Vancomycin, Peak, Serum
Clinical Information Discusses physiology, pathophysiology, and general clinical aspects, as they relate to a laboratory test
Vancomycin is an antibiotic used to treat infections caused by gram-positive organisms that are resistant to beta-lactam antibiotics, such as methicillin-resistant staphylococci (MRSA), Staphylococcus viridans group, penicillin/cephalosporin-resistant Streptococcus pneumoniae, and penicillin/ampicillin-resistant Enterococcus species.
The oral formulation, which is not absorbed, is used in the treatment of pseudomembranous colitis caused by Clostridium difficile. Vancomycin is also used when patients are intolerant or allergic to beta lactams.
Vancomycin has been associated with nephrotoxicity and ototoxicity, although it appears that many of these reports reflected impurities in early formulations. Monitoring of vancomycin-related nephrotoxicity is recommended only for patients with reduced renal function, those receiving aggressive or prolonged vancomycin regimens, or those at high risk including patients comedicated with other nephrotoxic agents.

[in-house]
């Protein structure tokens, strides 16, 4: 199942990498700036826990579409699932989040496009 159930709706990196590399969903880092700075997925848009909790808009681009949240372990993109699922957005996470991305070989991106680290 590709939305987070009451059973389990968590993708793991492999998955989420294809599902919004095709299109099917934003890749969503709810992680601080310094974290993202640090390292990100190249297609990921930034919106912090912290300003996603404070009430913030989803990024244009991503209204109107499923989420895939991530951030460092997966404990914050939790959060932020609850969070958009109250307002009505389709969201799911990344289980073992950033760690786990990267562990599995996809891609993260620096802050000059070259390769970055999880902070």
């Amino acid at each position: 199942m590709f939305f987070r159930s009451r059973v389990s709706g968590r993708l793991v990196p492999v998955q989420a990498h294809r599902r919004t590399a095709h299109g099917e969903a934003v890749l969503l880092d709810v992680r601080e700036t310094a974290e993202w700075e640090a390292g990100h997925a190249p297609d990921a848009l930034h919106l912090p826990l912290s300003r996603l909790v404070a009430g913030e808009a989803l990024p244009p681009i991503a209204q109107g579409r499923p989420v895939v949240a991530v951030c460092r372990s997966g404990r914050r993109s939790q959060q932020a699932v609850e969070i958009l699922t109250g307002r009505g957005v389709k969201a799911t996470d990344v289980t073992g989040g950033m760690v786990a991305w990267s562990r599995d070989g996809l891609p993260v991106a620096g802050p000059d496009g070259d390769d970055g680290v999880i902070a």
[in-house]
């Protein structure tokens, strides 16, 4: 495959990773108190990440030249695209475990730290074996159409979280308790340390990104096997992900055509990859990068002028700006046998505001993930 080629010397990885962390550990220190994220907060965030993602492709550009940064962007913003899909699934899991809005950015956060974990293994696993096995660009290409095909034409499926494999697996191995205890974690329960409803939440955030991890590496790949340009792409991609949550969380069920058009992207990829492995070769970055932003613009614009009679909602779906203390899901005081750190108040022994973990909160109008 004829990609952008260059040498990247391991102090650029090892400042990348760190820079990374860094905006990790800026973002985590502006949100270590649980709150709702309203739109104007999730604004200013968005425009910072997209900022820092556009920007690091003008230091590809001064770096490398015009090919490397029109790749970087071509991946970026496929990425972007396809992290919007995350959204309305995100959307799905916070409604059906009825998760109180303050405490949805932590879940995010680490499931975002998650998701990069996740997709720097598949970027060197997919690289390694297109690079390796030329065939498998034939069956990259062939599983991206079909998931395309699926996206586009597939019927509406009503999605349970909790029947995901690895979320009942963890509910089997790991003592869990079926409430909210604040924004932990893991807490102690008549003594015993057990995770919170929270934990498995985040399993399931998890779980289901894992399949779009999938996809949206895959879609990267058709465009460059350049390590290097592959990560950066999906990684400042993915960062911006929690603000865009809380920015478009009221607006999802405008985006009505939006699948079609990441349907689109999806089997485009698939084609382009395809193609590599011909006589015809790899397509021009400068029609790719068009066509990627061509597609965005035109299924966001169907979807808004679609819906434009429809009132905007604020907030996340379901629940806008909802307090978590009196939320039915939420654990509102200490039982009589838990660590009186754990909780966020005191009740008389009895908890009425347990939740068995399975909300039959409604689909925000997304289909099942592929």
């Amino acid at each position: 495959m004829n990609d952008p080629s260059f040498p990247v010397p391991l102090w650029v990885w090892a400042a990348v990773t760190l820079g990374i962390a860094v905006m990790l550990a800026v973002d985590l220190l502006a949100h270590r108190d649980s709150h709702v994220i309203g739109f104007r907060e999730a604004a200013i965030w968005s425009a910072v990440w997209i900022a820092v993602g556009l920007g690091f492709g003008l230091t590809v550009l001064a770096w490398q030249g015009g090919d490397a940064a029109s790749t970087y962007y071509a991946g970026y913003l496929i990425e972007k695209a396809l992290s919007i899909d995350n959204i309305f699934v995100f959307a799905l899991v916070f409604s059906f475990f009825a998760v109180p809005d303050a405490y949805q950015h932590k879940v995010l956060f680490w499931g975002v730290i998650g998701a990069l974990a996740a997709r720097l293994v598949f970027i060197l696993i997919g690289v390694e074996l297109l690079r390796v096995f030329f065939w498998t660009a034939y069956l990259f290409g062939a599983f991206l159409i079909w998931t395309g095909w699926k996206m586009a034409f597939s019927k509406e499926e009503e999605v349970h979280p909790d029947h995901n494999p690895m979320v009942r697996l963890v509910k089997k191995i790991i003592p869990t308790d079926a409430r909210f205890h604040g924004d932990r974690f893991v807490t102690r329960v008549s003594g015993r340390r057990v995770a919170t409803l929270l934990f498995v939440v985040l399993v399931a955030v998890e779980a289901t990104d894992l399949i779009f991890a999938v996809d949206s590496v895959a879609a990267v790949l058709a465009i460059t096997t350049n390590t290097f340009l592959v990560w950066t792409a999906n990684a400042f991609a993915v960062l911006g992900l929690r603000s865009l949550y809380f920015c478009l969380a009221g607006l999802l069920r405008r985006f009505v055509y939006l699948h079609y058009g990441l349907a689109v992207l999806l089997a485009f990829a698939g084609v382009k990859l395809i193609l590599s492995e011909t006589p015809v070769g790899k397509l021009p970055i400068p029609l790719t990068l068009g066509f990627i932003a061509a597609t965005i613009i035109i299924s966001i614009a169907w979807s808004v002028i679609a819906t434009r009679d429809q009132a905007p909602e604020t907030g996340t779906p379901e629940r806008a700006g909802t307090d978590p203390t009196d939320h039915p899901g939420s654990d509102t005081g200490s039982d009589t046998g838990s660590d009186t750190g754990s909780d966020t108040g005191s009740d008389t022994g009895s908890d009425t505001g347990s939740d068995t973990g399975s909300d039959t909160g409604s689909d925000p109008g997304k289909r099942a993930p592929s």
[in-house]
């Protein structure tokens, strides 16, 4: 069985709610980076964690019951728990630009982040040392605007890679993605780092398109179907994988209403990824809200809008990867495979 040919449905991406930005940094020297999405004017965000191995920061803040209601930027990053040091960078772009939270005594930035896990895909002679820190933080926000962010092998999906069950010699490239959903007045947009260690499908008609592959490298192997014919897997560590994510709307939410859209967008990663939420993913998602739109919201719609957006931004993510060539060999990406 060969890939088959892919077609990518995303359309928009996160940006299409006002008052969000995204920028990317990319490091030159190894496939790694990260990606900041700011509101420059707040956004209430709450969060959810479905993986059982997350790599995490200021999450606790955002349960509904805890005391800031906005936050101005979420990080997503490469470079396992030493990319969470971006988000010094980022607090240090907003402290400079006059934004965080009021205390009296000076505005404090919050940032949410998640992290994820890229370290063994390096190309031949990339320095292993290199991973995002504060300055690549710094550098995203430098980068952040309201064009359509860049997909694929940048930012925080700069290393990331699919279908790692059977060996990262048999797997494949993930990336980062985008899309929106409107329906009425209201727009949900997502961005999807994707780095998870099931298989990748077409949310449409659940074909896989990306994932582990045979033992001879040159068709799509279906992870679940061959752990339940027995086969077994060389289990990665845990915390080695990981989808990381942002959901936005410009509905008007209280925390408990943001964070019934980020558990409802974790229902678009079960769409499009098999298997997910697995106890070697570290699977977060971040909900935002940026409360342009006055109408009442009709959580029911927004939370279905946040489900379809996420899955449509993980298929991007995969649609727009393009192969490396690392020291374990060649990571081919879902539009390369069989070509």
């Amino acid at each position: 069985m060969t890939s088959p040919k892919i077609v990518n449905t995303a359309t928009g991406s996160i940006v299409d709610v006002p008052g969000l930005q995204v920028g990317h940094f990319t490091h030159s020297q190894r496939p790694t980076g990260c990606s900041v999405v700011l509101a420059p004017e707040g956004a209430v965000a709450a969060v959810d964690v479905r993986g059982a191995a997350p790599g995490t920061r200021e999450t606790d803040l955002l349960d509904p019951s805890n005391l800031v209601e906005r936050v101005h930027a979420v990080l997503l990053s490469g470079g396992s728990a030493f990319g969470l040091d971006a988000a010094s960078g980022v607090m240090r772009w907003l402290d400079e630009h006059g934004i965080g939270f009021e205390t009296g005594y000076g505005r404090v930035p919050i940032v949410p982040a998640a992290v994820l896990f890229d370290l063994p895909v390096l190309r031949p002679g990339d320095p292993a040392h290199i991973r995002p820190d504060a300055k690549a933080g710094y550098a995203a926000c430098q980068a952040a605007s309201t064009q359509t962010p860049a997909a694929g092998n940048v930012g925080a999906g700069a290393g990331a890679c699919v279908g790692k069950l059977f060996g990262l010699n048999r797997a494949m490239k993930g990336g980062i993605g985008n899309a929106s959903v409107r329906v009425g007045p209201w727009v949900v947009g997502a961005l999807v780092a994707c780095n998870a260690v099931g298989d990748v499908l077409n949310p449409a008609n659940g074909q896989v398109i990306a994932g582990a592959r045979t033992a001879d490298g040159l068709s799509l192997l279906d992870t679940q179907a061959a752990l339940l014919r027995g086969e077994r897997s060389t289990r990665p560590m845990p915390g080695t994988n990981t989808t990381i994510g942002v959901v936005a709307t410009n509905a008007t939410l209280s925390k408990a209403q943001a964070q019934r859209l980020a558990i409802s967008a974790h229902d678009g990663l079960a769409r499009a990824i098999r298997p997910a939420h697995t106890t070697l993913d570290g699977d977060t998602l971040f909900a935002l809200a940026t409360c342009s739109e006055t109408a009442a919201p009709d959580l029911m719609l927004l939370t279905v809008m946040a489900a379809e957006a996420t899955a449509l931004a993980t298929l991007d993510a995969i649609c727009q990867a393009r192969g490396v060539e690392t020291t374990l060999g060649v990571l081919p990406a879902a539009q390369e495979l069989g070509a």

Trough concentrations are recommended for therapeutic monitoring of vancomycin, preferably acquired at steady-state (just before fourth dose). To avoid development of resistance, vancomycin trough levels should remain >10 mcg/mL. Complicated infections require higher target levels, typically 15 mcg/mL to 20 mcg/mL. Peak concentrations do not correlate well to efficacy or nephrotoxicity, but may be useful for pharmacokinetic analyses (eg, area under the curve [AUC] studies) or for select patients.
Monitoring selected patients receiving vancomycin therapy
Typical peak levels are between 25 mcg/mL to 50 mcg/mL.
Cautions Discusses conditions that may cause diagnostic confusion, including improper specimen collection and handling, inappropriate test selection, and interfering substances
Peak levels are not recommended for monitoring, except in select circumstances such as when performing pharmacokinetic analyses (eg, AUC determination).
Reference Values Describes reference intervals and additional information for interpretation of test results. May include intervals based on age and sex when appropriate. Intervals are Mayo-derived, unless otherwise designated. If an interpretive report is provided, the reference value field will state this.
Clinical References Provides recommendations for further in-depth reading of a clinical nature
1. Rybak M, Lomaestro B, Rotschafer JC, et al: Therapeutic drug monitoring of vancomycin in adult patients: A consensus review of the American Society of Health-System Pharmacists, the Infectious Diseases Society of America, and the Society of Infectious Diseases Pharmacists. Am J Health Syst Pharm 2009;66:82-98
2. Estes L, Wilson J: Mayo Guide to Antimicrobial Therapy, Mayo Clinic, 2005-2008